There is now a lot to report on non-lawyer practice — with much of it not yet getting the attention it deserves.
First development. In New York Housing Court (Brooklyn) non-lawyer “navigators” are now actually in place helping litigants day-to-day. Its a revolution now happening. As announced by University Settlement on their website:
Our court navigators are trained non-lawyers that assist unrepresented litigants in housing cases. These navigators accompany litigants to court and respond to questions from the judge, providing moral support and information to litigants. Navigators can also help tenants keep paperwork in order, assist them in accessing interpreters and other services and, before they even enter the courtroom, explain what to expect.
This program represents a partnership with two other groups that serve different levels in the process. First, Housing Court Answers will be at the court during the early petition stages – before a date is set – to answer any questions about forms and determine if additional help is needed. Representatives will refer tenants needing additional assistance to either a New York State Access to Justice Navigator – who is on-site the day of hearings – or, in cases where individuals need additional preparation and help, the Housing Court Answers representative will direct them to us.
Our program is the first of its kind in NYC. We’re here to level the playing field and tackle the threat of eviction head on, and we’re not alone. New York’s Chief Judge Jonathan Lippman led the charge to establish this program, and we even received support from the editorial staff of the New York Times. (Note: first link modified to blog summary)
Second Development: In Washington State, seventeen students are now taking the classes that will enable them to be Family Law Limited License Legal Technicians. I understand that the expectation is that those of these who pass the exam, to be held early next year, will be in actual practice in the spring of 2015. Information about the enrollment is announced here at the March 26, 2014 meeting of the Washington State Board for Community and Technical Colleges, with video here, at one hour and three minutes and 54 secs. There is lots more info here.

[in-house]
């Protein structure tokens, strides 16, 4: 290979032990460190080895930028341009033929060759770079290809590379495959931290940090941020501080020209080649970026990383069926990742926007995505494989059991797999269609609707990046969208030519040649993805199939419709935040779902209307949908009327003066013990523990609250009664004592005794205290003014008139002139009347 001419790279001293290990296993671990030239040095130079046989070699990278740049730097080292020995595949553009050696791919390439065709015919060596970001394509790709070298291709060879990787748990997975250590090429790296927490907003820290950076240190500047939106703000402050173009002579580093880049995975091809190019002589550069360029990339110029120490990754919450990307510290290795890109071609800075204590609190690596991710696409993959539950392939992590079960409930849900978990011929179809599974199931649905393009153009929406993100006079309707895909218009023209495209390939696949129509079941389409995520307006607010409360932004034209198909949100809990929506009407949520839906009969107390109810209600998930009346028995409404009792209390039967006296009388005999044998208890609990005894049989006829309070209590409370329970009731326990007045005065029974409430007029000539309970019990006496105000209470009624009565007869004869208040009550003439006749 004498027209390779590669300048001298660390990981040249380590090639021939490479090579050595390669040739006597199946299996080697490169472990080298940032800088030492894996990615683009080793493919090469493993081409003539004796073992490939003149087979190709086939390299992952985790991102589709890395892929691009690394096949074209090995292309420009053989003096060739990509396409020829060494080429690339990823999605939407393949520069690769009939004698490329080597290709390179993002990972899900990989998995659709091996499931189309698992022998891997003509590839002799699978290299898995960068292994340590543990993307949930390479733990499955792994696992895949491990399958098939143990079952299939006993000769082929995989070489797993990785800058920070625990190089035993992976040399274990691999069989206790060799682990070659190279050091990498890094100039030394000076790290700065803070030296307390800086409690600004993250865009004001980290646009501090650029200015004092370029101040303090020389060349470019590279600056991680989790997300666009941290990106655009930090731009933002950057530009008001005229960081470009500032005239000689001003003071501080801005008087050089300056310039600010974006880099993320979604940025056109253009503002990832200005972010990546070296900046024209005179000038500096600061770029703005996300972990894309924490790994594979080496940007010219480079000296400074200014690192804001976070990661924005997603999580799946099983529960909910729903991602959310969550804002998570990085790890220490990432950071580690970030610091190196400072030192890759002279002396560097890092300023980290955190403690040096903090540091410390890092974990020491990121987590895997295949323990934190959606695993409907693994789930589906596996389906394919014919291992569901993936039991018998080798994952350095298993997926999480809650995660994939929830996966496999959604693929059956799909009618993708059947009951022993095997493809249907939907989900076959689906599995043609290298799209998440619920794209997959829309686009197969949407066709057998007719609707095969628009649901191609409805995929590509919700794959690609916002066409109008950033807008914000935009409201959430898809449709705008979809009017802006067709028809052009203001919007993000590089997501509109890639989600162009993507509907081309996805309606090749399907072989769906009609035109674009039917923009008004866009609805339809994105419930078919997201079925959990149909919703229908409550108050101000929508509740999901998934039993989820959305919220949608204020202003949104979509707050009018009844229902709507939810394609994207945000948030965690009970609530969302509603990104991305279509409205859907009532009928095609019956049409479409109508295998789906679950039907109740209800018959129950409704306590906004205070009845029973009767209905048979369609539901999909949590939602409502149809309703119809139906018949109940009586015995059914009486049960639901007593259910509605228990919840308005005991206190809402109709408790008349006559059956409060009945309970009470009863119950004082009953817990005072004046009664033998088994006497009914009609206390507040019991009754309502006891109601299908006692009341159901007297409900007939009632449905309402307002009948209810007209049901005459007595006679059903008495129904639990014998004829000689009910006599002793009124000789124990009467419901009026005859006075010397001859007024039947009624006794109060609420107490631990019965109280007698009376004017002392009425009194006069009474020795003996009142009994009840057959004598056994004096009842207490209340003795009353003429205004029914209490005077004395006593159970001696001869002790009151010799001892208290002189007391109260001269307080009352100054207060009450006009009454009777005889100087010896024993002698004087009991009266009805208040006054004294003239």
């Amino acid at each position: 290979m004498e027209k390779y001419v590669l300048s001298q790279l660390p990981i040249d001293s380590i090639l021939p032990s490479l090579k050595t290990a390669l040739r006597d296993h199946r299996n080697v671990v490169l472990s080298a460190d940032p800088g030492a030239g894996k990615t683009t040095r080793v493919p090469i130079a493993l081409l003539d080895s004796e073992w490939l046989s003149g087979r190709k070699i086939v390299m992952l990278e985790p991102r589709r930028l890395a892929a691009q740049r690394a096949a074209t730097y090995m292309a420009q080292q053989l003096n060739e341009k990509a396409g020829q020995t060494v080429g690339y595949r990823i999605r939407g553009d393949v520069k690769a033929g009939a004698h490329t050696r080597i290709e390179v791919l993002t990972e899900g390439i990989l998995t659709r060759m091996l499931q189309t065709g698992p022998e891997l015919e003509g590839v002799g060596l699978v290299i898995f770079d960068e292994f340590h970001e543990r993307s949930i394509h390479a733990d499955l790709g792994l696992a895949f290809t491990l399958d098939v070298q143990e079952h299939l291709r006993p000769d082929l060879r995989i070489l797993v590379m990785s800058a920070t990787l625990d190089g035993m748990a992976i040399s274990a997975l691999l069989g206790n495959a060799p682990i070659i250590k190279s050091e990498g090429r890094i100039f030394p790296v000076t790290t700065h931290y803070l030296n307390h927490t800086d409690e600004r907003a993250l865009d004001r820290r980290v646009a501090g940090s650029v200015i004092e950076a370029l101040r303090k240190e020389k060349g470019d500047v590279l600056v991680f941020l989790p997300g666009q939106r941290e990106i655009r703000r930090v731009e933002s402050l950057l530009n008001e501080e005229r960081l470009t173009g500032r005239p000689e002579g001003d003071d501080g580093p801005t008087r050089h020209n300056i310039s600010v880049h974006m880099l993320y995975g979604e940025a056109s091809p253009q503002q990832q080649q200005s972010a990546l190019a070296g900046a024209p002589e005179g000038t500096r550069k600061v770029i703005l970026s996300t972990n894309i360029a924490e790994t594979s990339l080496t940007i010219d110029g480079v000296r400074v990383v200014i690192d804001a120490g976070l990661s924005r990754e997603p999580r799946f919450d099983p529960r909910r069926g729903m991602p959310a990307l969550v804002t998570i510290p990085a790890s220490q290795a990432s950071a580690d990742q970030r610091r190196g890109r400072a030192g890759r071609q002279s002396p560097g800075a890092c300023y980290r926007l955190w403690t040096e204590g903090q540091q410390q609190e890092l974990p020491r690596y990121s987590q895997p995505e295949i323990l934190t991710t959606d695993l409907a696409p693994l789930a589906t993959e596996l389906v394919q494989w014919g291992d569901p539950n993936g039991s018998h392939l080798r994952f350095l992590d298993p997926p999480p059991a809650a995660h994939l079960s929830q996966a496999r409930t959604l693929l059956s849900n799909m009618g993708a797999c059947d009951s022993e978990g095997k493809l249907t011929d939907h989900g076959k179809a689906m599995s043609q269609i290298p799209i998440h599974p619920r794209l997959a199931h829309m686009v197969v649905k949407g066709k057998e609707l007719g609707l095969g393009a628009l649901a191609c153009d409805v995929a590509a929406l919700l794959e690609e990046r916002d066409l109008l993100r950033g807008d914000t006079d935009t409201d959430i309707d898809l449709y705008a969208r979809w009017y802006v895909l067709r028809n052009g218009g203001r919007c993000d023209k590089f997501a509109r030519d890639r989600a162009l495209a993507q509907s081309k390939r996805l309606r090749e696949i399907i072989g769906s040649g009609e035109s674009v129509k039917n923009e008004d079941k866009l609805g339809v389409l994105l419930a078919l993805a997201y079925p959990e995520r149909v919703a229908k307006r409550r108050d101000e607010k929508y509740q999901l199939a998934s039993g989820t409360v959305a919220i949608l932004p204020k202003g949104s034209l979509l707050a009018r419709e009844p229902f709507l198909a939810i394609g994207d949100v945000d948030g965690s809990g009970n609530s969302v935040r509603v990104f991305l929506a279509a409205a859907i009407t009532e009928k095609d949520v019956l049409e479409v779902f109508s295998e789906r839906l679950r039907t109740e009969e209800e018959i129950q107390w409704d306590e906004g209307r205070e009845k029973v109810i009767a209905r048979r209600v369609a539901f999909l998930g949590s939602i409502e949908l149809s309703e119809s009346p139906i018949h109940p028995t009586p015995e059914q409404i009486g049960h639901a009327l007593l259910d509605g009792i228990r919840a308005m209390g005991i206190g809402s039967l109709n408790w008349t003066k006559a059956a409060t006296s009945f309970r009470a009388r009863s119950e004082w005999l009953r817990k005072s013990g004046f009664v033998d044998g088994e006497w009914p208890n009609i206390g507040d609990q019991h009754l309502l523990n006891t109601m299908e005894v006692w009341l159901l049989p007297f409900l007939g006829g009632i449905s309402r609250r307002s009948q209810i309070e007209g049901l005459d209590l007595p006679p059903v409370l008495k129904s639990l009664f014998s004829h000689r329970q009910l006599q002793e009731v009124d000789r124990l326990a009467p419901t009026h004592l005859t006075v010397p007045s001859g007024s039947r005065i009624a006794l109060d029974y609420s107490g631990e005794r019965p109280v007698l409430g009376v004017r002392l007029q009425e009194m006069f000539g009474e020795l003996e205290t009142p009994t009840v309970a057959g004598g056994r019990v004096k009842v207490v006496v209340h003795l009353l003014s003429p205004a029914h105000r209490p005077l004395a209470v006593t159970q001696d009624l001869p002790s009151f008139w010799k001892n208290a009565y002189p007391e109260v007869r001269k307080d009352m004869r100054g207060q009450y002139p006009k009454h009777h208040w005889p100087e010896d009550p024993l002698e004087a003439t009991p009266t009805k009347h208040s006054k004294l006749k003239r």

Third Development: In California, as reported by the Bar Journal, the State Bar Civil Justice Strategies Task Force held a hearing which included extensive testimony by Gillian Hadfield, an advocate of dramatic change in the structure of the market based delivery system. Professor Hadfield’s work has been highlighted before by this blog. As the Bar Journal reported Hadfield:
She said the typical hourly rate for lawyers must be reduced from more than $200 an hour to about $40 so low- and middle-income people could afford them. “The thing we have to come to grips with is, the problem is cost,” Hadfield said.
The California Daily Journal piece on the hearing, sadly behind a paywall, discusses her advocacy of non-lawyer practice in more detail.
At the same hearing, as reported by the Bar Journal, Associate Justice Laurie Zelon, spoke of a variety of approaches that include an expansion of the role of non-lawyers:
Among solutions showing promise, she said, are using non-lawyers in legal self-help centers and as “navigators” in courtrooms, and “unbundling” legal services, so a lawyer would represent a client for only part of a case. Court rules, forms and processes also must be greatly simplified, she said.
This all suggests that things are really starting to move, and that we are getting to the place that success with one idea in one state will be useful to those moving forward in other states.
Disclosure: I am on the New York Task Force on this topic, and have had a number of conversations with people in states and in the access movement. I am particularly concerned that we are able to do good evaluations that are built on a common approach, at least asking the same questions, and using data that is sufficiently similar that real comparisons of the costs and benefits of different approaches can be made.